The results showed that 78.02% of patients enrolled in the study had positive titres of measles-specific IgG antibodies. The lowest ratio of seropositivity was found in a group of adult patients who were covered by an immunization schedule with two doses of MMR vaccination in childhood, and in a group of children aged 0-1 who were not covered by vaccination. This observation is consistent with the results from other studies [10]. According to the immunization schedule appropriate for each study group, a second vaccination should have been administered at the age of 7-10, which means that the time between the last vaccination and the test for the presence of specific IgG was 9-28 years. Interestingly, the seropositivity ratio was higher in a group that, according to immunization schedule, should have administered one dose of MMR; however, we cannot exclude that this group also involved non-vaccinated subjects, since coverage of vaccination in 1978 was estimated at 50% and in 1981 it was ~80% [11]. The seropositivity ratios observed in our study between vaccinated once and twice are not accordant with the results from a study performed in Japan [12]. Here, we show a significantly lower titer of antibodies in the group vaccinated twice than after one dose of MMR. In addition, the seropositivity ratio was the highest in all groups, which were not vaccinated due to natural immunization caused by the disease. Nevertheless, the number of seropositive subjects was quite low compared with that of other European studies [2, 3, 13], which does not confirm that immunogenicity from the measles vaccine has life-long effects [14]. We observed that a group of patients who were covered by immunization schedule had significantly lower titres of antibodies against measles that a non-vaccinated older group, which is consistent with the results from previous studies [3, 8, 13, 15]. Also, our results showed a similar distribution of anti-measles IgG among different age groups as shown by Ristic et al. [13]. Here, we observed the same trend of decreasing measles-specific IgG titer over time from vaccination, as reported by Kennedy et al. [7]; however, there was a longer time between possible vaccination and serological test in our study (up to 40 vs. 17 years). Our results are consistent with those obtained by Coppeta et al. who showed that total seropositivity reached 87% in a group of adult hospital employees, with the highest ratio in a group of patients not vaccinated in childhood (born before 1982) and lowest in the group born in 1992-1999 [1]. In contrast to previous studies, our results showed a statistically significant difference in seropositivity ratios between men and women [1-3, 10, 16, 17]. Higher immunization status in women might be associated with additional vaccination against rubella, which was administered together with vaccine against mumps and measles later in childhood. We observed an alarming susceptibility to disease in 56/149 (37.58%) individuals who were 19-45 years old, and this rate is almost twice that reported in other studies [3, 13, 18] and similar to the results reported in studies conducted in South Korea, Italy, and Czech Republic [14, 15, 19]. These data strongly suggest that this age group is at particular risk of possible infection and should be re-vaccinated. This includes health care workers, teachers, or others who work with people who might be a reservoir of the virus. However, as it was suggested by the Italian National Plan for Measles and Congenital Rubella Elimination, foreign-born women who are registered for the first time in the Italian healthcare system, should be additionally vaccinated [18].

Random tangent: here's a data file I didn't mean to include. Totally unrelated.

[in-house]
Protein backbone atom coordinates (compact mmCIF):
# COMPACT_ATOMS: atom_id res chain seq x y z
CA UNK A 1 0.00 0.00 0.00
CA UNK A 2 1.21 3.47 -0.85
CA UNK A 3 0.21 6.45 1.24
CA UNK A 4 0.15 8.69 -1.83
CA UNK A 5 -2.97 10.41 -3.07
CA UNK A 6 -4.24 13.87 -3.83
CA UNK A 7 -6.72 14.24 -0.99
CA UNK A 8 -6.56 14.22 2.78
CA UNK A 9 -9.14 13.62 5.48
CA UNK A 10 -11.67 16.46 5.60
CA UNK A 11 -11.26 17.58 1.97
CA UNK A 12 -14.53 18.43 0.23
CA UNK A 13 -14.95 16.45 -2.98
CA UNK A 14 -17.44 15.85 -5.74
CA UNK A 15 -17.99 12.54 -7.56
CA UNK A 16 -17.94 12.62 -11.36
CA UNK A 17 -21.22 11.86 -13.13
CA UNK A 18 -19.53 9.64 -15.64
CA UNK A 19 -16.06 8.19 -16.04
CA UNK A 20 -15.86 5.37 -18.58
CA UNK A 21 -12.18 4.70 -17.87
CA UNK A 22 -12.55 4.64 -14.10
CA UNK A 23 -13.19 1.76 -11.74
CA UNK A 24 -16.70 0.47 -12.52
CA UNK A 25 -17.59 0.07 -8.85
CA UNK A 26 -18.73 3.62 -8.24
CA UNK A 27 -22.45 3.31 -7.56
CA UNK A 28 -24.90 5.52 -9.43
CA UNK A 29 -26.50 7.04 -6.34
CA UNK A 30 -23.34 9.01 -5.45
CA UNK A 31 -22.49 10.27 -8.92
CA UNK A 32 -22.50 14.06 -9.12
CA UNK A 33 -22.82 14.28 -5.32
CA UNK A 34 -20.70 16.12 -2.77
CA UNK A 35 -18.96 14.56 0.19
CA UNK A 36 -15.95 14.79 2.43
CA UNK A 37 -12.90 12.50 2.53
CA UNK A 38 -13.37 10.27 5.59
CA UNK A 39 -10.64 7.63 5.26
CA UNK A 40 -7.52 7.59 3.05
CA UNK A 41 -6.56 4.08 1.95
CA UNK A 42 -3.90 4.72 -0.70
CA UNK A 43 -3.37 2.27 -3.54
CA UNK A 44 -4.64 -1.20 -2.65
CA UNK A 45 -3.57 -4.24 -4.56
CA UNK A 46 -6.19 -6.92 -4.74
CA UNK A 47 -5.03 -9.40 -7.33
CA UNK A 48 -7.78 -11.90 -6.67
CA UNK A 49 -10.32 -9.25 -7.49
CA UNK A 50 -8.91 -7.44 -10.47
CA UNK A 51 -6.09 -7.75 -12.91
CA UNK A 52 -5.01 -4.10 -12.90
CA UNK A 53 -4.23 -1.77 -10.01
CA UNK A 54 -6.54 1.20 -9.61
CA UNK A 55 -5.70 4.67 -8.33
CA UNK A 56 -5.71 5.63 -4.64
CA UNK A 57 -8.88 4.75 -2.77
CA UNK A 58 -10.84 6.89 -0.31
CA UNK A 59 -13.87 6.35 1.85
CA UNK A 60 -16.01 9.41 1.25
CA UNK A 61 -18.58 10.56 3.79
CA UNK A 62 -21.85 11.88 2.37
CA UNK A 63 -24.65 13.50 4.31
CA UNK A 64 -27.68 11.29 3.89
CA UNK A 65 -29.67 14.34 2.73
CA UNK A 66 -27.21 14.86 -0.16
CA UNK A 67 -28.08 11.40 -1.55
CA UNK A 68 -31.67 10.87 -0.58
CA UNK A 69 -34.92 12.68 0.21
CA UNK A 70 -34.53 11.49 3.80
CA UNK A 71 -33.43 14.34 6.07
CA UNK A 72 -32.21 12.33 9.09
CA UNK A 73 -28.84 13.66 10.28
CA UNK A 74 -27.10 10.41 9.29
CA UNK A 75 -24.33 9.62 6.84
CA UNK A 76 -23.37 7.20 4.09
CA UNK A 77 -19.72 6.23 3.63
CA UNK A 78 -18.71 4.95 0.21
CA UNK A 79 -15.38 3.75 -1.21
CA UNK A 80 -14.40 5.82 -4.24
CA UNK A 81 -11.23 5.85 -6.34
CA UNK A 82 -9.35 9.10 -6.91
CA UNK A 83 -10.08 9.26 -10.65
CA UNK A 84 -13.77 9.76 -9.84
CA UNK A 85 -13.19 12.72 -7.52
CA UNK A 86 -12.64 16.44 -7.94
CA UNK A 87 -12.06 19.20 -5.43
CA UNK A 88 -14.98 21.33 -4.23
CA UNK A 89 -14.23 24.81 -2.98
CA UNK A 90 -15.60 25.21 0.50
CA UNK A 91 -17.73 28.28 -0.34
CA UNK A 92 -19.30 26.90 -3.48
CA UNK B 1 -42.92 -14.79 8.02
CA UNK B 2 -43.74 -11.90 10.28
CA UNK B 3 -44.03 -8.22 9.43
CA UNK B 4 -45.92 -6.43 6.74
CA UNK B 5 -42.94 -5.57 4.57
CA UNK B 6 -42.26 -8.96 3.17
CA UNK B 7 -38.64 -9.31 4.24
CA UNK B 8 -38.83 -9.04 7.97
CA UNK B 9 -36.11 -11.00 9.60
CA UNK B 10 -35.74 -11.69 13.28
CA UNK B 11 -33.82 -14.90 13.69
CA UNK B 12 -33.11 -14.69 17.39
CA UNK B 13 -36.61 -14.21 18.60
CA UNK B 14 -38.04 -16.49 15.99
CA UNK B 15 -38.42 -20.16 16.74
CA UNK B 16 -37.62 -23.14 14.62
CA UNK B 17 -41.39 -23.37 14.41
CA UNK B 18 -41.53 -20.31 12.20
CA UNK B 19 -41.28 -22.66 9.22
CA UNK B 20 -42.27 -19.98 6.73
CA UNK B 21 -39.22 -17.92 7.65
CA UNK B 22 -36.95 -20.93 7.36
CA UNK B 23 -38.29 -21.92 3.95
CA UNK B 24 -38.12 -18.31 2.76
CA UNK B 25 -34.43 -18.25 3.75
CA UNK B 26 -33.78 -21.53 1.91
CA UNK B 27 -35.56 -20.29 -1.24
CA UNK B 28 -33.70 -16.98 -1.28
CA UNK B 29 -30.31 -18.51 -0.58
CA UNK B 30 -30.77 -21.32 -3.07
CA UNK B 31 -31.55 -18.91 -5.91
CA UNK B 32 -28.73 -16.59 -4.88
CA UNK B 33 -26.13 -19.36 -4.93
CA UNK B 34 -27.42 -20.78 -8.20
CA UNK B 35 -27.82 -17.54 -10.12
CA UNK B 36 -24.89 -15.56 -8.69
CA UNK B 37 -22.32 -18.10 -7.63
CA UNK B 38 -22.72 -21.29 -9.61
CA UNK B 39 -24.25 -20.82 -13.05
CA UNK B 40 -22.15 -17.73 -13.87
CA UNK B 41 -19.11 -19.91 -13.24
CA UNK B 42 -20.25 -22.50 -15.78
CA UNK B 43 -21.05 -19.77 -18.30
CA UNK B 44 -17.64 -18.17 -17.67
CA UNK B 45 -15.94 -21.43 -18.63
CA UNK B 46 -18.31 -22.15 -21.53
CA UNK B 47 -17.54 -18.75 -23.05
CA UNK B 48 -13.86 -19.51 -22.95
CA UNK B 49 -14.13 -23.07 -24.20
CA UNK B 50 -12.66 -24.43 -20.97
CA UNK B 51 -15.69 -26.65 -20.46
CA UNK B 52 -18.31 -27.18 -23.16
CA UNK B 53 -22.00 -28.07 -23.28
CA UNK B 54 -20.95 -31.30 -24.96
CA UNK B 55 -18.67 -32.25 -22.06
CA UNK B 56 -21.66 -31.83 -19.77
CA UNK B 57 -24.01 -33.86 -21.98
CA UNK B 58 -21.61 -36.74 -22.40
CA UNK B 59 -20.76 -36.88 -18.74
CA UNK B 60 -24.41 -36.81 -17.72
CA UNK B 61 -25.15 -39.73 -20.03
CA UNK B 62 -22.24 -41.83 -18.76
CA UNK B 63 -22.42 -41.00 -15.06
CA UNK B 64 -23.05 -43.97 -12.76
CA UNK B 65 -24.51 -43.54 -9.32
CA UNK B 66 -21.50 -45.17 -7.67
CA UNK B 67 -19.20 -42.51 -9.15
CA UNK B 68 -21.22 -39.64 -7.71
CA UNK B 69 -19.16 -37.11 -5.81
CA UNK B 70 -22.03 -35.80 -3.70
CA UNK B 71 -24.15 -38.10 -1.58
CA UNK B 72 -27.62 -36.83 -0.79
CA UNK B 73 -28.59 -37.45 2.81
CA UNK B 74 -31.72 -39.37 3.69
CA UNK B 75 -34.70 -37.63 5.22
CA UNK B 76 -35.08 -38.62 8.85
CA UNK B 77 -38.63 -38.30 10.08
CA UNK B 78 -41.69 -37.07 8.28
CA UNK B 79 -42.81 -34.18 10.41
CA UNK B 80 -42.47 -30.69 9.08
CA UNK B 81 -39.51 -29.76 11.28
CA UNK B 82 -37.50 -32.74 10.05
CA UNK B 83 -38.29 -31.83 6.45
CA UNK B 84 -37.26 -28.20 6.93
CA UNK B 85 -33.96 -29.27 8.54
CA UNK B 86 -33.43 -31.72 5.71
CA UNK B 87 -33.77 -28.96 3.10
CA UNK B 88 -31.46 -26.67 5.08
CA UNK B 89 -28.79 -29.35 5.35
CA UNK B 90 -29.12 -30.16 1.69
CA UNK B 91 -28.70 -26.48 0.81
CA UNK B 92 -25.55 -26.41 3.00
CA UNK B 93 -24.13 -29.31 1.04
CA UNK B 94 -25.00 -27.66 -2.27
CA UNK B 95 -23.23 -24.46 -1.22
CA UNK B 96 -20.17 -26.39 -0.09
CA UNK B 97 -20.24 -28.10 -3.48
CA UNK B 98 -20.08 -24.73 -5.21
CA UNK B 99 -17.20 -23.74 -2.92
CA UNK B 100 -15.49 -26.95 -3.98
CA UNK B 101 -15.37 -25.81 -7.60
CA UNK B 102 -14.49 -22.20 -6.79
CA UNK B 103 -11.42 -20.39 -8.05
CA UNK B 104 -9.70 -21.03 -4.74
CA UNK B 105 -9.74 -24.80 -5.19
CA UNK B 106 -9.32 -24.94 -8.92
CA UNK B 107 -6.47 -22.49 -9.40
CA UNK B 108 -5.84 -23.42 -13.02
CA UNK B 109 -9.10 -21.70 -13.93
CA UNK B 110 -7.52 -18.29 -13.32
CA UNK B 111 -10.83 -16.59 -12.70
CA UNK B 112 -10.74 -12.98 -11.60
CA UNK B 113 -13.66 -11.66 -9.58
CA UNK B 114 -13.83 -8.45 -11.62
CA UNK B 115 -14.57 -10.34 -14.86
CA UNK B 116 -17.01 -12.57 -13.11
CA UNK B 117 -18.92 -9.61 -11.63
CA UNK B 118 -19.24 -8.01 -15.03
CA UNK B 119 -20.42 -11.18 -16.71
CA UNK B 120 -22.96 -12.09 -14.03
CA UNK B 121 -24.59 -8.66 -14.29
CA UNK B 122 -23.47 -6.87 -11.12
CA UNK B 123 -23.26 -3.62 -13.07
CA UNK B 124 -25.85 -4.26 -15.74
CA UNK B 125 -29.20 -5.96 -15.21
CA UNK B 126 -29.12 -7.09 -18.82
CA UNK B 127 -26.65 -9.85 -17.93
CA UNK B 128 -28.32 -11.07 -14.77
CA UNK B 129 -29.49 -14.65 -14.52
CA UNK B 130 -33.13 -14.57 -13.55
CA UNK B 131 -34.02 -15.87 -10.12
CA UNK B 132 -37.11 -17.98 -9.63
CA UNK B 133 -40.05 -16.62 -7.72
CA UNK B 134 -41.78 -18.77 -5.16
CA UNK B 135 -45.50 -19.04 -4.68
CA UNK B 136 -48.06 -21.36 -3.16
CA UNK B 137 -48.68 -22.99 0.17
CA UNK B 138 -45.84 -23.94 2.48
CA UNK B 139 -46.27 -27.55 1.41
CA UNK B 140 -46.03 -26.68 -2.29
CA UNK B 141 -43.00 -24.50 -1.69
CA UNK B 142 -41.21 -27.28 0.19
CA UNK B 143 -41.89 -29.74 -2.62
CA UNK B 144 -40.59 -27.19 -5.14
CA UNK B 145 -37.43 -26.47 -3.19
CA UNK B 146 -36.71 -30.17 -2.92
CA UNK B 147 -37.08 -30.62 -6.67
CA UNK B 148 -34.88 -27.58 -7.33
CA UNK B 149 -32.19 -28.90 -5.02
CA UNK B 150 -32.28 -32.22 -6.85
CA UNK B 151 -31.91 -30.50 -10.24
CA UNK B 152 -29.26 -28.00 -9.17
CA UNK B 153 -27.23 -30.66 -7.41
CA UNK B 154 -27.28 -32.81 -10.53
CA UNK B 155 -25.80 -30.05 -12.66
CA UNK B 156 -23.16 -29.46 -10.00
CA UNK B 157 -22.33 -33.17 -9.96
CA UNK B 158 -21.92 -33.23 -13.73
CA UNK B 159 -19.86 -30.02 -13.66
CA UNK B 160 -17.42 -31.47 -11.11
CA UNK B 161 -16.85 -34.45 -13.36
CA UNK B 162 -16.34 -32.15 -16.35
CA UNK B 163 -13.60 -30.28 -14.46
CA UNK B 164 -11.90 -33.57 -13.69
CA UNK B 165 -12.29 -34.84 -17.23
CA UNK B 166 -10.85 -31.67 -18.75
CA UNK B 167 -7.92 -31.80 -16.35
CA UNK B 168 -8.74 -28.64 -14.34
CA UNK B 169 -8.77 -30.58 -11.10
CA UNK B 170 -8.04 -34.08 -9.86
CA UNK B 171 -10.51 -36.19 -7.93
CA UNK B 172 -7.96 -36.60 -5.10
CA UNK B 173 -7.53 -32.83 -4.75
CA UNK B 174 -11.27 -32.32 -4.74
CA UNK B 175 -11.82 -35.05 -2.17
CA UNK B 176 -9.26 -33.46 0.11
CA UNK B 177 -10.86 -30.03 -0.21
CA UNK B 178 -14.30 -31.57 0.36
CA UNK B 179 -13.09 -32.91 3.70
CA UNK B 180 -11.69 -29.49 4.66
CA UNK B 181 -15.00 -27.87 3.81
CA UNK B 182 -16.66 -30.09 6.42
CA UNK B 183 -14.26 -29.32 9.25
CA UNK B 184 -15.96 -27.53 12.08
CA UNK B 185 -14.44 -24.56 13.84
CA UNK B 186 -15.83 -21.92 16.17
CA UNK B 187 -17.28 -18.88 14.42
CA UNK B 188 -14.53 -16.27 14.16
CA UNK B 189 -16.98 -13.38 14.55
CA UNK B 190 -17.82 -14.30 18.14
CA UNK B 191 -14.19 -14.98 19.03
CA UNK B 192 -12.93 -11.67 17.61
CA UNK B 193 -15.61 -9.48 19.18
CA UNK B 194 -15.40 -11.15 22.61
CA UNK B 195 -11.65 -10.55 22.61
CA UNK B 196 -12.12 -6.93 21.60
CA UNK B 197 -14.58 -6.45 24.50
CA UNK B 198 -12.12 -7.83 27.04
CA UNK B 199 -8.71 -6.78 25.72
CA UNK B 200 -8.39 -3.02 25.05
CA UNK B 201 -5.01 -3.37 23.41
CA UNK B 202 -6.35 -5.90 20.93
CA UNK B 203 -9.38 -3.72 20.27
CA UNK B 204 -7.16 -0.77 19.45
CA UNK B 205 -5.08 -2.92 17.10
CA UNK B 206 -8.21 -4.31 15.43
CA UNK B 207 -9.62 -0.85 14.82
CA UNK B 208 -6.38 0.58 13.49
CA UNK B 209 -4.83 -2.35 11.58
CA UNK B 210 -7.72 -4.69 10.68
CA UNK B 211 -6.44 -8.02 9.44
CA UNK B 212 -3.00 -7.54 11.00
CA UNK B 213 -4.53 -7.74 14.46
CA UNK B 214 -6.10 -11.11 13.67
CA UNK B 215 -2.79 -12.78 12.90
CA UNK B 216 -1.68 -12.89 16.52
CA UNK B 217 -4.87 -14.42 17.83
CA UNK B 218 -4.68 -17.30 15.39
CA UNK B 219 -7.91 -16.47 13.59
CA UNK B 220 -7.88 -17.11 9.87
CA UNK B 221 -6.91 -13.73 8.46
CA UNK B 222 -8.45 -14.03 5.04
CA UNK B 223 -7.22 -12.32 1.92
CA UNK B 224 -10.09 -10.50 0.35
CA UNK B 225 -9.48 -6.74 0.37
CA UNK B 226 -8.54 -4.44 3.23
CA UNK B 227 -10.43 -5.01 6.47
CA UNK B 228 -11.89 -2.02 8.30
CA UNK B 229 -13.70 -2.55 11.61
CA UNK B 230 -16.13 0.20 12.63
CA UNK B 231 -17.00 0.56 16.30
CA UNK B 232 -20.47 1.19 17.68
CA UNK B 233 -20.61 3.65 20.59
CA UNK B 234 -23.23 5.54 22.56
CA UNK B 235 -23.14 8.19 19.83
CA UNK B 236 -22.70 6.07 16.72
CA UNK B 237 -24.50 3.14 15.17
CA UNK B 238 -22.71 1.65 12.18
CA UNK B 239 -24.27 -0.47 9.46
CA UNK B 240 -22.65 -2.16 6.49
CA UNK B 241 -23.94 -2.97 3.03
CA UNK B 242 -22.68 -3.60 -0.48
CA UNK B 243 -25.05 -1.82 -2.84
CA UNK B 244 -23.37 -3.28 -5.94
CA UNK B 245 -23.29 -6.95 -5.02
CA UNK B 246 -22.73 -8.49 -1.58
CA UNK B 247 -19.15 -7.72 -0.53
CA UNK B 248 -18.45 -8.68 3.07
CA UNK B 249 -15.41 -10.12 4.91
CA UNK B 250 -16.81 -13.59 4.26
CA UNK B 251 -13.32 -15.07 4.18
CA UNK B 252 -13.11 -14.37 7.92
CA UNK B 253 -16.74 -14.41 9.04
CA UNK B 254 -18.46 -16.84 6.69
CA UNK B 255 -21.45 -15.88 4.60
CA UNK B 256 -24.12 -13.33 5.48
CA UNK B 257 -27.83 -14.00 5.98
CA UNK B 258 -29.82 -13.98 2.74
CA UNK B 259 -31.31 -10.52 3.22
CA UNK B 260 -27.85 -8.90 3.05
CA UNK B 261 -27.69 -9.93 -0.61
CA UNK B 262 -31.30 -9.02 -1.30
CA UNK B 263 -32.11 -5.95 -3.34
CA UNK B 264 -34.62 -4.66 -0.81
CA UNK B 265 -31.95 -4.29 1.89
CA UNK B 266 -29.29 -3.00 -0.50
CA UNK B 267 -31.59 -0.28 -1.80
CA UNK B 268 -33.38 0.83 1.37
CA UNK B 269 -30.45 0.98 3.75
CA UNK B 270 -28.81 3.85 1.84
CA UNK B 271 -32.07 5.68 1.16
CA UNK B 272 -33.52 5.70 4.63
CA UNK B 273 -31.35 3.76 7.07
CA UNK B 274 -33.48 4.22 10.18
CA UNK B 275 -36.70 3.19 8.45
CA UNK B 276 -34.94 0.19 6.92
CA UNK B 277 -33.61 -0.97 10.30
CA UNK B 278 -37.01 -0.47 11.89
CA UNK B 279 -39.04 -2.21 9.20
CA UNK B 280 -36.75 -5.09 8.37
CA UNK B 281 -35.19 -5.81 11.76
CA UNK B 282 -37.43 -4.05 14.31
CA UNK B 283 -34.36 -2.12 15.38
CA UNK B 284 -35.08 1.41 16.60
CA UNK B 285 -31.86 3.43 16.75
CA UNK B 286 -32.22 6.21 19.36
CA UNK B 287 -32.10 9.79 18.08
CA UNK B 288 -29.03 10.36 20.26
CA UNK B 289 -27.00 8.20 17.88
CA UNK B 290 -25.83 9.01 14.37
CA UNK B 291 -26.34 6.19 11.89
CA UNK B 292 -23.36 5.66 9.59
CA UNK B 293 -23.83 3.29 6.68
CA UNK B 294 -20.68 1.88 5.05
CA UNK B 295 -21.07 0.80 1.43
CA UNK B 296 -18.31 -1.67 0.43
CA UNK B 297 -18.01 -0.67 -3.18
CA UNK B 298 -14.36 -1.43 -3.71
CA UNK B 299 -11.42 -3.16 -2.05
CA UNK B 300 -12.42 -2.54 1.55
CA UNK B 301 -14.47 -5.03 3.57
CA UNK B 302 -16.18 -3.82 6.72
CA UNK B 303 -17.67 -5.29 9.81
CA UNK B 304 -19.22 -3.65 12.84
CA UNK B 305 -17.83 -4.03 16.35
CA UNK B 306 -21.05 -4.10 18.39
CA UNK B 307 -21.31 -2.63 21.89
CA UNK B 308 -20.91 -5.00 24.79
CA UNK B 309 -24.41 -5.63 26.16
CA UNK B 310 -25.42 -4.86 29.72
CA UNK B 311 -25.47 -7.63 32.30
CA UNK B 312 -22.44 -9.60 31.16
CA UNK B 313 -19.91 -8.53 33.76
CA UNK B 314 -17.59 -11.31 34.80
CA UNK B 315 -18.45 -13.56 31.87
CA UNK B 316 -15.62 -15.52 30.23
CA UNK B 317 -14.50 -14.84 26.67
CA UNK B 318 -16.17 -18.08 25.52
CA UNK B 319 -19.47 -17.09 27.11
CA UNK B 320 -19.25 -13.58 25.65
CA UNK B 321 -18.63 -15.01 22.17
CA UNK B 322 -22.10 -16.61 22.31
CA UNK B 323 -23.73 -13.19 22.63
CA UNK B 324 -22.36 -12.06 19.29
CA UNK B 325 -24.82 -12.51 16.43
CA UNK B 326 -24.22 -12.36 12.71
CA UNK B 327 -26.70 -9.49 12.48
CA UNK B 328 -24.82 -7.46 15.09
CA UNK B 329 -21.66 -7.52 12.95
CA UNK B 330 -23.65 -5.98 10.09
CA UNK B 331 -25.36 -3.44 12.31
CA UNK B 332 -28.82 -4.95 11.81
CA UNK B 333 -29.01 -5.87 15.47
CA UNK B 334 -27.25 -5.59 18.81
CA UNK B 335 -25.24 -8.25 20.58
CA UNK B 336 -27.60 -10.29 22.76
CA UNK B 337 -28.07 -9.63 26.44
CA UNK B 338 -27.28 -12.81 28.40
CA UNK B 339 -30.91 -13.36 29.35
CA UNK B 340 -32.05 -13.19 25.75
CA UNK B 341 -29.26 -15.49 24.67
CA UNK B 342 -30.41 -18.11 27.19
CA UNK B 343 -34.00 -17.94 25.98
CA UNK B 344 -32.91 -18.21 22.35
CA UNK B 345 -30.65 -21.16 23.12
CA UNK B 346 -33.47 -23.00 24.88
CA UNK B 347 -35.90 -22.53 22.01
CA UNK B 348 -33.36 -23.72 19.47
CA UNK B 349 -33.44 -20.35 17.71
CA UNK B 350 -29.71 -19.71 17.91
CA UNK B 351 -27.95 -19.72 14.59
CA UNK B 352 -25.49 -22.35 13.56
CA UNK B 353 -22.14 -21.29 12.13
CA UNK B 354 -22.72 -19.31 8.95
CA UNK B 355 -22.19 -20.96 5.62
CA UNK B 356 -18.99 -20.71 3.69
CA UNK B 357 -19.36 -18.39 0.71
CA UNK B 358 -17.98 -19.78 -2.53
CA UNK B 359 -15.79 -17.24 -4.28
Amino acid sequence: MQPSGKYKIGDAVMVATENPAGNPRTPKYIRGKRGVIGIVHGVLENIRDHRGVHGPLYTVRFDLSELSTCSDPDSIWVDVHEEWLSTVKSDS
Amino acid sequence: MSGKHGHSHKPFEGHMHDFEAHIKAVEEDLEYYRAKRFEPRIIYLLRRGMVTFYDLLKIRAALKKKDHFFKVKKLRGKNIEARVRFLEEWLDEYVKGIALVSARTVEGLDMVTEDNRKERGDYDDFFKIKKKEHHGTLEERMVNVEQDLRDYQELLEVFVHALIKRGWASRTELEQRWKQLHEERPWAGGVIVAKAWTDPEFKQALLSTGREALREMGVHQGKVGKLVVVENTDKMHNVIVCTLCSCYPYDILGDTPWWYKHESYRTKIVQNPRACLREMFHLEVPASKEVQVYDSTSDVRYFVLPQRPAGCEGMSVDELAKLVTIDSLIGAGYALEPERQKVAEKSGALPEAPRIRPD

The main limitation of this study is a lack of information about vaccination status among enrolled subjects. Given the retrospective nature of this study and patients’ personal data anonymized, we were not able to obtain such medical records. Despite this limitation, our results are reliable and consistent with those of other national [11] and European studies. These results warrant further discussion about modification of immunization schedules with regard to recommended vaccines in adulthood. Such a suggestion concerning vaccination against mumps, which is administered with the MMR vaccine, has already been raised [20]. From an economical point of view, it should be considered if preventive vaccination is more cost-effective than previous screening of specific anti-measles IgG antibodies in the most susceptible groups. Studies performed on mumps immunization strategy in Italy showed that screening for antibodies and re-vaccination of individuals who were seronegative only is less expensive than vaccination without confirmation of serological status [21]. An appropriate analysis should be performed with regard to measles immunization, given that the seropositivity ratio in young adults is not sufficient to retain expected herd immunity level.


[1] Conflicts of interest The authors declare no conflict of interest.



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Copyright: © 2020 Polish Society of Experimental and Clinical Immunology This is an Open Access article distributed under the terms of the Creative Commons Attribution-NonCommercial-ShareAlike 4.0 International (CC BY-NC-SA 4.0) License (http://creativecommons.org/licenses/by-nc-sa/4.0/), allowing third parties to copy and redistribute the material in any medium or format and to remix, transform, and build upon the material, provided the original work is properly cited and states its license.